Carol Platt Liebau: Disgraceful on Both Sides

Monday, February 06, 2006

Disgraceful on Both Sides

Here is an item worth reading: Senator McCain has sent a most intemperate letter to Senator Obama, who has apparently reneged on a commitment to work on bipartisan reform.

Their behavior does neither any credit. Obama's disingenuousness is disgraceful -- but McCain's letter does nothing to change the minds of those who believe that his temperament problem is -- and perhaps should be -- an insuperable obstacle to his presidential ambitions.

2 Comments:

Blogger wile e coyote said...

I don't see why McCain's behavior is disgraceful.

After listening to the hypocrisy of Democratic members of the judiciary committee in the Alito hearings, it is nice to know someone with some credibility and teeth will take a bite out of someone from time to time.

And of course what makes McCain an effective gadfly might also make him a lousy President. Unlike the junior senator from Illinois, with McCain, what you see is what you get.

6:30 PM  
Blogger Mr. Twister said...

Given the civil nature of Sen. Obama's response to John McCain's intemperate rant (included below), it's hard to see why Sen. Obama is to blame for the Straight Talk Express's turn into Temper-Tantrum Gulch. (I take it that Carol believes that holding to prior commitments you have made to your caucus is disgraceful, and I don't claim to understand that.)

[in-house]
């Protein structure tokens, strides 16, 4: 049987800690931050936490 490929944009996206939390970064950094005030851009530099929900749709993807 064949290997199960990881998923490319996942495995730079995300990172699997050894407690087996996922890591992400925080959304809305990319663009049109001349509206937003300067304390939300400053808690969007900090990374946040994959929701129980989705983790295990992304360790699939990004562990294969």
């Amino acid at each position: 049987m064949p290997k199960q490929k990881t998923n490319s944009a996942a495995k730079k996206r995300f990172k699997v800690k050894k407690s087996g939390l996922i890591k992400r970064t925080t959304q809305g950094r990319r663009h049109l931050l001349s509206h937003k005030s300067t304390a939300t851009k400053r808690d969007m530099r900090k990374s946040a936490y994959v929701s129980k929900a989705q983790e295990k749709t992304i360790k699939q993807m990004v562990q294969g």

"[I] am puzzled by your response to my recent letter. Last Wednesday morning, you called to invite me to your meeting that afternoon. I changed my schedule so I could attend the meeting. Afterwards, you thanked me several times for attending the meeting, and we left pledging to work together.

"As you will recall, I told everyone present at the meeting that my caucus insisted that the consideration of any ethics reform proposal go through the regular committee process. You didn't indicate any opposition to this position at the time, and I wrote the letter to reiterate this point, as well as the fact that I thought S. 2180 should be the basis for a bipartisan solution.

"I confess that I have no idea what has prompted your response. But let me assure you that I am not interested in typical partisan rhetoric or posturing. The fact that you have now questioned my sincerity and my desire to put aside politics for the public interest is regrettable but does not in any way diminish my deep respect for you nor my willingness to find a bipartisan solution to this problem."

9:43 PM  

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